Creamer: Ko's record-breaking win 'pretty substantial'

By Ryan LavnerAugust 28, 2012, 7:07 pm

It wasn’t too long ago that Paula Creamer was billed as the Next Big Thing in women’s golf, the teenage wunderkind who outdueled older, more polished peers. In 2005, she won the Sybase Classic and, at the time, became the youngest winner in LPGA history, at 18 years and 9 months.

Incredibly, that mark has since been eclipsed – twice – by potentially game-changing talents: Lexi Thompson, who was 16 when she won last year’s Navistar Classic; and now by 15-year-old Lydia Ko, who torched the field Sunday during an eye-opening victory at the Canadian Women’s Open.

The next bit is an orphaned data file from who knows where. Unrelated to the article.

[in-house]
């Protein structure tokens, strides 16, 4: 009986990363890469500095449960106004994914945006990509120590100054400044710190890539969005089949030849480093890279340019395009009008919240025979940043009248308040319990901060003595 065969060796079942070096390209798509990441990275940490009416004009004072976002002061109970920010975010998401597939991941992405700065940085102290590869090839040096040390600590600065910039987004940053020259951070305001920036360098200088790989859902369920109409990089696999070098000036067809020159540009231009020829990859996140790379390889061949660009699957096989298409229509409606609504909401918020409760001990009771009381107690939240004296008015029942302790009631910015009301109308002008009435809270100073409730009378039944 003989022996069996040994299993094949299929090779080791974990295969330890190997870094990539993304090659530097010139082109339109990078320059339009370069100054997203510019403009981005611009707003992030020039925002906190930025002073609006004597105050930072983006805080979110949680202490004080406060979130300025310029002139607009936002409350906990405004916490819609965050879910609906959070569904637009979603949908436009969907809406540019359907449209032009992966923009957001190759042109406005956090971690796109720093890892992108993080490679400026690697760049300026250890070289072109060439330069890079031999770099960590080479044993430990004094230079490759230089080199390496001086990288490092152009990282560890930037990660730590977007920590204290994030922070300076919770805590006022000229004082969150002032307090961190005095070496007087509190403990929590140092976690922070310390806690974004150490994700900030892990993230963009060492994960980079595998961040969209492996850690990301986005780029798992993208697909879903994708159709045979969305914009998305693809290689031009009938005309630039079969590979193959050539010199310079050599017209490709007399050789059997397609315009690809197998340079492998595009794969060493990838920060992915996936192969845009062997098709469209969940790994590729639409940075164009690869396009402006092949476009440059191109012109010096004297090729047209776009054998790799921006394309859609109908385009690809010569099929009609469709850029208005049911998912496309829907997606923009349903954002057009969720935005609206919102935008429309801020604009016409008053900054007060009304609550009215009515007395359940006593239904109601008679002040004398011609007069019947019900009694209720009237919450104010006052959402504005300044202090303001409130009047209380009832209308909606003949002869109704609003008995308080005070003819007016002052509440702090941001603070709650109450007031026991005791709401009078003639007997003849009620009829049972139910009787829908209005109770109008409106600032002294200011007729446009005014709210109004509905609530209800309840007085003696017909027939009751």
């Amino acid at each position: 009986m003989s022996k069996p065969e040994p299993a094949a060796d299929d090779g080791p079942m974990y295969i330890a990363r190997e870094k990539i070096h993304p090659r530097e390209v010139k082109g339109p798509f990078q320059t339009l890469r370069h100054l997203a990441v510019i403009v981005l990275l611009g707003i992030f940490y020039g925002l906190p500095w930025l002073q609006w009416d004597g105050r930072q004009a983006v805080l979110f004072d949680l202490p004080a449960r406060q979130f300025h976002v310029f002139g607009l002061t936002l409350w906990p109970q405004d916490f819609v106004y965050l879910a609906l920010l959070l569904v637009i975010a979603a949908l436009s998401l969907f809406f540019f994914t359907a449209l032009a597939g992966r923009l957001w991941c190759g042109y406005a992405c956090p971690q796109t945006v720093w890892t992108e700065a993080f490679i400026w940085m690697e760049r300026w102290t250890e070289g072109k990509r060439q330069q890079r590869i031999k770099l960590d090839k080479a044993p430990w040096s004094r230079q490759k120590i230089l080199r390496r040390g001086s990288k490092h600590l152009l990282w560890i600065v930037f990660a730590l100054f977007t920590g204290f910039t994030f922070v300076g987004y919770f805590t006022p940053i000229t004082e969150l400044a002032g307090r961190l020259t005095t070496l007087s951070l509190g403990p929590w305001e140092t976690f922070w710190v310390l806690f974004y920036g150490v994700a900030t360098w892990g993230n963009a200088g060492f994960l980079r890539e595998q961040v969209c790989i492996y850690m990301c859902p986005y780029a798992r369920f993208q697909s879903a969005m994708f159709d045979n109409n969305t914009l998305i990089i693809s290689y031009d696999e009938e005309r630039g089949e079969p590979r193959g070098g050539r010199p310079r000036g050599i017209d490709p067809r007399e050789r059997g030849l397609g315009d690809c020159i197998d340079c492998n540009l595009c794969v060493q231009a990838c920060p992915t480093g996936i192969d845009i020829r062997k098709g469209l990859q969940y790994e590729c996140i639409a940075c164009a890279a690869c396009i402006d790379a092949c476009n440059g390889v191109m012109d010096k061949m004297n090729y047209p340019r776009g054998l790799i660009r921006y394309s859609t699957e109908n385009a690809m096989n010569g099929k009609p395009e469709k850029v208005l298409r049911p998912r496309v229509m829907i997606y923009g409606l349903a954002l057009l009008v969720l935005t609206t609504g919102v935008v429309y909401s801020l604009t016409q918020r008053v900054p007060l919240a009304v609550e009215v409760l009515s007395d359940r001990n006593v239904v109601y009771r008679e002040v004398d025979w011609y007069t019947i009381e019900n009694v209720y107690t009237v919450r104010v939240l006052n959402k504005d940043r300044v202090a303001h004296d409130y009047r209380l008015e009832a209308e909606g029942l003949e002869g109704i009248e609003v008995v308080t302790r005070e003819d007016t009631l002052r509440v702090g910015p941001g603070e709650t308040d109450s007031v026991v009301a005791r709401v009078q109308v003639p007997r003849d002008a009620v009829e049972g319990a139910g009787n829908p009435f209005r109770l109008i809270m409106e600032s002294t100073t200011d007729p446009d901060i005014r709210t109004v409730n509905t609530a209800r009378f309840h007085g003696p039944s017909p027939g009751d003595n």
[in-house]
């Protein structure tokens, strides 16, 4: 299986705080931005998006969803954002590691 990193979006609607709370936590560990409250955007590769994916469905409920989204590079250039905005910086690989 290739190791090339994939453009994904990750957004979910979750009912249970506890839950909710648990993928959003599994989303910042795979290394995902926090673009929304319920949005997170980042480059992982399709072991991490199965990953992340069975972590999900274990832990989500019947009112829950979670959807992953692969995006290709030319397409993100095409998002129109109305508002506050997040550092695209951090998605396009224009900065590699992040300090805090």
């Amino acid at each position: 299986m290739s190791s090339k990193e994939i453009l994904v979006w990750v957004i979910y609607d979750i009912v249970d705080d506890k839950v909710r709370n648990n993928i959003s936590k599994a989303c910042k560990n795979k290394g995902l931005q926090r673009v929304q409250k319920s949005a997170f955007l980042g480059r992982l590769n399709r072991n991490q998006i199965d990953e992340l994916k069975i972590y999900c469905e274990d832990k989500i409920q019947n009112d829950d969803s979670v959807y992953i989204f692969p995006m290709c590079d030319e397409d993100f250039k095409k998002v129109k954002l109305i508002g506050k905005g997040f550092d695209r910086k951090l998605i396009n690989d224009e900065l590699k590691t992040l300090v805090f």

“I think it’s incredible,” Creamer told GTC on Tuesday. “And not for her to just win, but to really win – strong – and deal with everything that came with it. Records are going to be broken all the time, but that’s pretty substantial right there.”

Ko’s triumph reignites a lively debate, however: Is having a 15-year-old amateur dominate one of the strongest fields of the year beneficial for the LPGA, or is it more an indictment of the tour?

Said Creamer, “I think it’s good, and I think we need to embrace it. I think, too, that she needs to do what she wants to do, and it’ll be interesting to see the path she chooses. But that little stretch she had (on Sunday), holding it all together . . . at 26 years old it’s hard, let alone at 15.”

Indeed, there is no diminishing Ko’s star-making performance. The South Korean-born New Zealander, who also won this year’s U.S. Women’s Amateur, closed with a 5-under 67, which included a run of five birdies in a six-hole stretch on the back nine, to win by three shots over Inbee Park.